Telling the Michigan men’s basketball team to use Hunter Dickinson as the focal point of its offense is not a groundbreaking take.
The sophomore center is a fearsome presence down low and the most common play the Wolverines have is to give him the ball and clear out.
But in Tuesday night’s game against Maryland, something switched.
In the matchups with the Terrapins last season in Ann Arbor and at the Big Ten Tournament, Maryland committed heavily to double teaming Dickinson in the post. The coaching staff identified this and told Dickinson to put more of an emphasis on passing out of it. While he still expected to get his touches down low, he was prepared to distribute more outlet passes to shooters on the perimeter.
The result? A career-high six assists and a resounding 83-64 win.
“I assumed they were going to double-team,” Dickinson said. “I think my teammates did a really good job of making them pay for the double teams today.”
Dickinson’s extra emphasis on passing exploited the Terrapins’ defense and worked to perfection. Four of his assists came on 3-pointers, which was a welcome sight for a team that has struggled from distance all season. But this strategy, for the large part, has been underutilized — and pivoting toward it could be a key for saving Michigan’s season.
The hulking seven-footer has been the Wolverines’ most reliable scoring option all season, averaging 16.4 points a game. However, the high-scoring outbursts have not always translated to wins. Dickinson put up 25 against Rutgers, but Michigan lost by eight. He poured in 19 against Minnesota in a 10-point loss. He had just two assists in each of the losses.
The Wolverines can no longer afford to simply rely on Dickinson to bail them out with his scoring. They have to play through him. Dickinson’s presence will always attract defenders towards the paint, and when he consistently passses out of the post, he can create more open looks for shooters and increased space for the offense to flow.
“It’s a lot easier,” fifth-year guard DeVante’ Jones said of conducting the offense when Dickinson attracts double teams. “The defense can’t help as much so I got a lot more space, a lot more time to make decisions and see different reads.”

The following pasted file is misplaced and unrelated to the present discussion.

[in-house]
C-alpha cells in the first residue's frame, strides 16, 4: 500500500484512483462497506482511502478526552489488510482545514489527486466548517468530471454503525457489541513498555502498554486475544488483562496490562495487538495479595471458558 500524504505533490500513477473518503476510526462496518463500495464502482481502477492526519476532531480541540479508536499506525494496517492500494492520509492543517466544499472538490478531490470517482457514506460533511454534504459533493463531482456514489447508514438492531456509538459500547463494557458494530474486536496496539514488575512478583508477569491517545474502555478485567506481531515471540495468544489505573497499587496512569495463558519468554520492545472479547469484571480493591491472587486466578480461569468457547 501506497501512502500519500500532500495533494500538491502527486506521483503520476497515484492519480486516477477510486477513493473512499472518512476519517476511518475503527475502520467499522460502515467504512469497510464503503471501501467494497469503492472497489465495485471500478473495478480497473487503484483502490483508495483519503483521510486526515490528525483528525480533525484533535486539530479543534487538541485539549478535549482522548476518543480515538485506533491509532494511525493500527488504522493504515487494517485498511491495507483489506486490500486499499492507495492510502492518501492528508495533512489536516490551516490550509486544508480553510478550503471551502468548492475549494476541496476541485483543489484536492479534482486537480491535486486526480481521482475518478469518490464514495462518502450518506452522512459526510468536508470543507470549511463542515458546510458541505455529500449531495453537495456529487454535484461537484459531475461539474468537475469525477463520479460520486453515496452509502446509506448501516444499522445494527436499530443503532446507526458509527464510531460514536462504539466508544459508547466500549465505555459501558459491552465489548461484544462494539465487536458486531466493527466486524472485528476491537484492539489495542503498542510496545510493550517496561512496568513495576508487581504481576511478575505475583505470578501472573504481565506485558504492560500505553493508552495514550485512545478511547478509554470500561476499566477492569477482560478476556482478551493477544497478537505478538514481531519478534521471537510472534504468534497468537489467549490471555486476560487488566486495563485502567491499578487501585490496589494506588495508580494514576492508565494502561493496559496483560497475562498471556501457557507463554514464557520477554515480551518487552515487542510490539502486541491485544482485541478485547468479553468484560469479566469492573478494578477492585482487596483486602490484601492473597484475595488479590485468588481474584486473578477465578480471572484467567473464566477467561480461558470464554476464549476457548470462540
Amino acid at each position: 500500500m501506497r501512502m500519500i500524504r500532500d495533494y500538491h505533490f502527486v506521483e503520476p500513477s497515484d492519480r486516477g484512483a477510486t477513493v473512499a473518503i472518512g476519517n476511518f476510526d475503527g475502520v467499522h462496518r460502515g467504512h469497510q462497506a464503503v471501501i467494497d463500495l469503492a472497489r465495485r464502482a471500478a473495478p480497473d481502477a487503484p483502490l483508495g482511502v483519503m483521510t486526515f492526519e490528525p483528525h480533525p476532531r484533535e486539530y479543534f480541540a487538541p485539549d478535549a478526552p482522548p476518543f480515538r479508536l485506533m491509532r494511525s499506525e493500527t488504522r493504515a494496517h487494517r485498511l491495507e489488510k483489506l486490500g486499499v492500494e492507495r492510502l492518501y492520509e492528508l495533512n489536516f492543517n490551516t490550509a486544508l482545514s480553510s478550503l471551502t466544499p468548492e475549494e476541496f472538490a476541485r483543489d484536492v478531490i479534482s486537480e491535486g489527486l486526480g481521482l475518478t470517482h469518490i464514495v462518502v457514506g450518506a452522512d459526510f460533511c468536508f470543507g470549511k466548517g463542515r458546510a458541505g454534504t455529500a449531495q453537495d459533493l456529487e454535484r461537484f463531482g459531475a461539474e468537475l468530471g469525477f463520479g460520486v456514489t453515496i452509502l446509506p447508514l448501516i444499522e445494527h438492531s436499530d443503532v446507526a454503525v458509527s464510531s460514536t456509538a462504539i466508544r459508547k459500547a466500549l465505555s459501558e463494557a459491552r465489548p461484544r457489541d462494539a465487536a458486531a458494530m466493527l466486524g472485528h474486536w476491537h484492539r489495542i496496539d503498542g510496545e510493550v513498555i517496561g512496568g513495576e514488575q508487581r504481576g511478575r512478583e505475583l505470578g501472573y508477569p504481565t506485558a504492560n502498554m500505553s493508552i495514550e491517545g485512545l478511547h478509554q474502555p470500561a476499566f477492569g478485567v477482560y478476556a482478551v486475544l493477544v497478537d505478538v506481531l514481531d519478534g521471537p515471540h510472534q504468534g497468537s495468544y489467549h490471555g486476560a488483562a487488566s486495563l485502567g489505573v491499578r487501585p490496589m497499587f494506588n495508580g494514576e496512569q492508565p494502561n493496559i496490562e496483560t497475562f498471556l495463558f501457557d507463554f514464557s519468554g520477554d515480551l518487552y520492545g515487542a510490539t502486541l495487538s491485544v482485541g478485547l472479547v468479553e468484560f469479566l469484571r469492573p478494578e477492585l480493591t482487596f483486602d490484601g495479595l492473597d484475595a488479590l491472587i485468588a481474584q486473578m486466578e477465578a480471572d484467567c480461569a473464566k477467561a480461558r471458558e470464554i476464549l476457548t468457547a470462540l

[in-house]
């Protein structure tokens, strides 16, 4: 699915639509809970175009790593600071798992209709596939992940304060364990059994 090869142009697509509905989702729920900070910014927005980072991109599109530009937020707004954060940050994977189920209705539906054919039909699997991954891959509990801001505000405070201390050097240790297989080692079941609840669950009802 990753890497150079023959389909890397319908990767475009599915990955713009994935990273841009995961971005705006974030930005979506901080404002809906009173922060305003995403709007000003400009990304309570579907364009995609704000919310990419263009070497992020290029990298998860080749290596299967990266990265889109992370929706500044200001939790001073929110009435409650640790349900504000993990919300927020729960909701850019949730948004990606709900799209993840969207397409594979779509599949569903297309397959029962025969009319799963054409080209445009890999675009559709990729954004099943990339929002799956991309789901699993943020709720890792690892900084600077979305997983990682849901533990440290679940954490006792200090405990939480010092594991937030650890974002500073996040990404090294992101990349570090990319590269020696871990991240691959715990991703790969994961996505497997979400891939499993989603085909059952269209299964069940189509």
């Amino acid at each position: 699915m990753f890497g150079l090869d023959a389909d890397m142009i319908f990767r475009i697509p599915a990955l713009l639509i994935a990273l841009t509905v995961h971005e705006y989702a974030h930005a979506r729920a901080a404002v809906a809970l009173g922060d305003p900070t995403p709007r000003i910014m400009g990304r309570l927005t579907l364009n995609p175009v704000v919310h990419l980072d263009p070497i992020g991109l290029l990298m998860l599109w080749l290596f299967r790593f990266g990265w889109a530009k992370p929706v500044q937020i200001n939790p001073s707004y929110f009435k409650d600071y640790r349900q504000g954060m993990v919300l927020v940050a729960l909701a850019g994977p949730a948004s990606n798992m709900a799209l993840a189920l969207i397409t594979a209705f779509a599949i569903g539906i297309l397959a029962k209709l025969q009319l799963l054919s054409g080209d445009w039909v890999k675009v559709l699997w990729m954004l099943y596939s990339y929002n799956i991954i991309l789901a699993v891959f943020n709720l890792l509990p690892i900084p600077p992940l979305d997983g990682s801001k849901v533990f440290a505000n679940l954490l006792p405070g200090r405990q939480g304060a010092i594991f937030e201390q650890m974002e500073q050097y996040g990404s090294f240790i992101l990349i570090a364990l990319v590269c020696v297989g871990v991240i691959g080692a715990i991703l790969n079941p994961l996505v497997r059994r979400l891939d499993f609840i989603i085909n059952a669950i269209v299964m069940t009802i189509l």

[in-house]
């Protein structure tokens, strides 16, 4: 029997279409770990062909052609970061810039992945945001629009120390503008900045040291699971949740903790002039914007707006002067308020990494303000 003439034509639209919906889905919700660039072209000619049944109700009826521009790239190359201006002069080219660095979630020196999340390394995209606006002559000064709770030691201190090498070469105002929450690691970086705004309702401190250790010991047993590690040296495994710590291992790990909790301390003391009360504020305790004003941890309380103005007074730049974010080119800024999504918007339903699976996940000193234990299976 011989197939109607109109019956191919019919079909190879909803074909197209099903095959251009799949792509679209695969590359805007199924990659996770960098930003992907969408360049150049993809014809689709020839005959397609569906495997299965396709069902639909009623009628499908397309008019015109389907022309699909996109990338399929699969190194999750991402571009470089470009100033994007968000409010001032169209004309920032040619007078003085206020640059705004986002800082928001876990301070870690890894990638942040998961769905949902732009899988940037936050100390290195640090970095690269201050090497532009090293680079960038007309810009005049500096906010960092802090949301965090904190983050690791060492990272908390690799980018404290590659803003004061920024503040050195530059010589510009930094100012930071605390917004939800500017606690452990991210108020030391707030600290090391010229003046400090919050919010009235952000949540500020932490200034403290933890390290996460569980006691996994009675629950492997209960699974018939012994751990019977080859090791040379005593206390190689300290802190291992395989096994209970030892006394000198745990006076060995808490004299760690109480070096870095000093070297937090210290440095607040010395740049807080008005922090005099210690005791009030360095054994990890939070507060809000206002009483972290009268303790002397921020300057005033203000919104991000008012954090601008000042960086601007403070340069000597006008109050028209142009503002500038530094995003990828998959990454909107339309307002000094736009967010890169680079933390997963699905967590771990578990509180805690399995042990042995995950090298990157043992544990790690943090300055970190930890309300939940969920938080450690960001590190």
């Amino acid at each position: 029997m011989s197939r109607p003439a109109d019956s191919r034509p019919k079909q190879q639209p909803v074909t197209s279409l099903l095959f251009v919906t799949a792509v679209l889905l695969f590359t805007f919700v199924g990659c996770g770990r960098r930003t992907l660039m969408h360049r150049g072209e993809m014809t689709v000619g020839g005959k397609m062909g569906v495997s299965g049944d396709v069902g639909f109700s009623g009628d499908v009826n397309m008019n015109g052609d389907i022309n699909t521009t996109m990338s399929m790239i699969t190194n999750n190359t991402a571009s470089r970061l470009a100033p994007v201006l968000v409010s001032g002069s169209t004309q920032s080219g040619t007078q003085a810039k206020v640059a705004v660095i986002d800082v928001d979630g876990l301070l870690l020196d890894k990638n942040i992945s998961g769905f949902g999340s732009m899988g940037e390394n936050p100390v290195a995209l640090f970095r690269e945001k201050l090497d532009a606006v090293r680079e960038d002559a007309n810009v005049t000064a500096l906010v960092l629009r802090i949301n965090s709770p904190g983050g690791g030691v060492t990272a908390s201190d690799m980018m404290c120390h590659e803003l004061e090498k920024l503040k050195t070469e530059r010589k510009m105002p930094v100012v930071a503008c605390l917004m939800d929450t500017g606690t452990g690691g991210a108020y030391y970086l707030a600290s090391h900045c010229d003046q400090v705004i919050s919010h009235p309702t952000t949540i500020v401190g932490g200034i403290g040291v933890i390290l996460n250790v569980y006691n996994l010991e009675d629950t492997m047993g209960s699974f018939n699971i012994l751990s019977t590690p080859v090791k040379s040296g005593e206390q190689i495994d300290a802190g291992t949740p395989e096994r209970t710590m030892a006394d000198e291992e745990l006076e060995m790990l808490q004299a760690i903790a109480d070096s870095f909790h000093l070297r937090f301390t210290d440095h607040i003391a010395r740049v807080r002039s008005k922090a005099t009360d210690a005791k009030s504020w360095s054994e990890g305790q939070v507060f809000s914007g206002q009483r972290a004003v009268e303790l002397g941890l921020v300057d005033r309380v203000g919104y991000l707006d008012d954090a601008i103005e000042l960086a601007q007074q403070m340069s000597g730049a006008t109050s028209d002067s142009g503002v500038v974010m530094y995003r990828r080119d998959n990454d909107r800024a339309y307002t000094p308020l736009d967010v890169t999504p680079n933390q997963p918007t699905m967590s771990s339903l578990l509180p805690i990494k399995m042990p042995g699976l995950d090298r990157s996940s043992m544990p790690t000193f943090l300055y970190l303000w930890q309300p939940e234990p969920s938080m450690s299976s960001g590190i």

It seems like a clear strategy, but throughout Dickinson’s collegiate career, he has never excelled with passing. The six-assist outburst was just the third time in 42 games he’s had more than three. Last season, Dickinson could afford to muck it up down low while the wings created looks for themselves. But this year, Michigan has not been able to find the same success on offense. The struggles on that end of the floor are a big reason the Wolverines currently stand at 8-7 and are on the outside looking in for the NCAA Tournament.
The extra passing can have a two-fold effect. If Dickinson draws a double team, he can pass out to open shooters and hope they can knock down their looks. If the defense is forced to respect the shooting, it leaves Dickinson with favorable one-on-one matchups down low.
That offensive approach was a nightmare against the Terrapins. On the first possession, Dickinson took it right to the hole for an easy layup. The next possession, Dickinson bounced a pass to freshman forward Caleb Houstan for an easy three.
The approach can be deployed against anyone in the Big Ten, so long as Dickinson is willing to commit to it.
The time for Michigan to turn it around is, frankly, running out. But, an offensive attack that runs Dickinson effectively as a point-center, without it being clear whether he’ll pass or make a move towards the basket from the low block or the free throw line on any given possession, makes the Wolverines a much more difficult team to defend.
“I think today was an example of what we’re capable of when we’re playing our brand of basketball when (it comes to) sharing the ball and making our shots,” Dickinson said. “We’ve got 15 more games left. We’re confident that we can make a run and turn the season around.”